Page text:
Thrift Store Makeovers

It was a happy accident, really.

We innocently bought a $10 gold framed oval mirror at Top Drawer, my favorite thrift store in Austin, about a month ago. I had every intention to repaint it gray/silver and put it in our bedroom, because we seriously needed a mirror in there. Weeks went by and it sat in the entry of our apartment untouched.

Mirror Before

Then I had an idea, paint it white since all the frames throughout our apartment are white – that way it would be easy to place in any room. Off we went to Treehouse, our favorite hardware store in Austin, to buy some paint. Once we got there, I was instantly drawn to the bold, bright colors rather than the 25 shades of white. That’s when I decided to buy yellow paint which appeared to be an exact match to the pillows on our bed. Our walls needed a pop of color, plus it’s only paint – if we hate it we can repaint it, right?

After I grabbed the paint sample I wanted, I was then drawn to a chartreuse color I adored. I insisted that we get a small batch of it, maybe I good do some detailing with it around the mirror. Off we went to checkout and get our paint mixed. As our paint was getting mixed, I thumbed through the mistints that you could purchase for $10/gallon. I squealed when I saw the “Eggshell” shade and insisted we buy it, even though we live in an apartment with no walls to paint. I’d eventually have a need for it right?

After we checked out, I convinced Adam to make a stop at Top Drawer just to see what they had – besides their world famous Trannequins. We walked in and it didn’t appear like that had any new pieces since our last visit, then I got closer to the register and saw a sewing chair, with perfect bones, for $12! SOLD!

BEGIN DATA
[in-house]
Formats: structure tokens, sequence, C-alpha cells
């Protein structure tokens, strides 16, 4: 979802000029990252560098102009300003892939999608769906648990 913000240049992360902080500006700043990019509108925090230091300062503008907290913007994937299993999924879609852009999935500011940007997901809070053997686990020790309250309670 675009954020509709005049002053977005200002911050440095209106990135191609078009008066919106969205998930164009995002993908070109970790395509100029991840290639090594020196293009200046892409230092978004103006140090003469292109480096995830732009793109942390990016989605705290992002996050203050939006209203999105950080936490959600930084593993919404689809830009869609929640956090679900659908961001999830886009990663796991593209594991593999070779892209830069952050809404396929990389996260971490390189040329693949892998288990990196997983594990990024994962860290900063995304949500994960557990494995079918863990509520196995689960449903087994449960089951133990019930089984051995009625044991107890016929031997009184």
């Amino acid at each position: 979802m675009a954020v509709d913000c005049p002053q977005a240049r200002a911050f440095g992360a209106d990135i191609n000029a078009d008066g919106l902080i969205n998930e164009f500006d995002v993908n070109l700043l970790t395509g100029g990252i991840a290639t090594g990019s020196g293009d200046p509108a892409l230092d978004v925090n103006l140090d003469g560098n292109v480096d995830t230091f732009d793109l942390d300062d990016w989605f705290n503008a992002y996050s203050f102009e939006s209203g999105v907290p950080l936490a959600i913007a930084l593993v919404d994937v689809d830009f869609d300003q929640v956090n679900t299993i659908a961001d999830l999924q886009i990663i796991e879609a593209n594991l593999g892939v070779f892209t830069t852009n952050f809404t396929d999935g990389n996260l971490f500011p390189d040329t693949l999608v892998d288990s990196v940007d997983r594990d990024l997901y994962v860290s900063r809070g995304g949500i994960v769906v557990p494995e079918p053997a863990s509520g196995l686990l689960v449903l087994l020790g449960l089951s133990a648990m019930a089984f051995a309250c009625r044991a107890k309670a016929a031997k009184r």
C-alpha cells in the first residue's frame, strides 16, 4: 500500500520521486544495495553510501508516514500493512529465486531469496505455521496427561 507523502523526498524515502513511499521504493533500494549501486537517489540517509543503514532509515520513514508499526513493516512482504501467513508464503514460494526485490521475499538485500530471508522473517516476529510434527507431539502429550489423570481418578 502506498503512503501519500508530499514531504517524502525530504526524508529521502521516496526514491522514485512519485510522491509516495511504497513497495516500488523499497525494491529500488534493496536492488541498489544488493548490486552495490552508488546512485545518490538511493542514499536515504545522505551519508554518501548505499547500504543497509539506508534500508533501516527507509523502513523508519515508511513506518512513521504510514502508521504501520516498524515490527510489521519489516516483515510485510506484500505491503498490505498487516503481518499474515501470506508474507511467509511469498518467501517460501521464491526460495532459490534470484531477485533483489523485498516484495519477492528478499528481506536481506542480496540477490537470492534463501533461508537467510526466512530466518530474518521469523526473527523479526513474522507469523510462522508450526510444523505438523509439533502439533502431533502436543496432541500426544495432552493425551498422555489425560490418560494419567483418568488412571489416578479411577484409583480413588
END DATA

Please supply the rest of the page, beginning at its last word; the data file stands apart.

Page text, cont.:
chair before

I knew immediately what I wanted to do with it, which would include the eggshell mistint paint. We loaded the chair into our car and headed to JoAnn to buy fabric. Originally, I wanted to use a chevron print for the chair, but they didn’t have any. I was cluelessly roaming the aisles when I came upon a coral orange print and had to have it. Plus it was deeply discounted. SCORE!

We got home and laid paper on our back deck and got ready to give these finds makeovers. We took the cushions off the chair and removed the glass from the mirror before Adam insisted we sand them, twice, before we began painting. So while he was sanding, I started working on the cushions. Taking off 2 layers of fabric to get to the original:

Original Fabric

and then finding that we have something in common. We’re both from Arkansas!

cushion

It took a good hour of pulling nails and staples to get the fabric off before I could begin covering with the new fabric. I used the old pieces of fabric as a pattern to cut out the new fabric. Then I lined the fabric on the chair and made sure I liked the placement of the pattern before stapling. I started by putting a staple in the center on the bottom and then a staple on either side of the center staple. Then I put a staple in the center of the top, pulling the fabric taught as I went, before doing a staple on either side. I repeated this process until all sides were completed. My staples were a little longer than I needed, so I had to hammer then to make them smooth. After this, it was time to work on the corners. It took creative folding, stapling, and fabric tension, to get smooth corners like I want. Plus a hammered fingernail. Which, by the way, HOLY OUCH!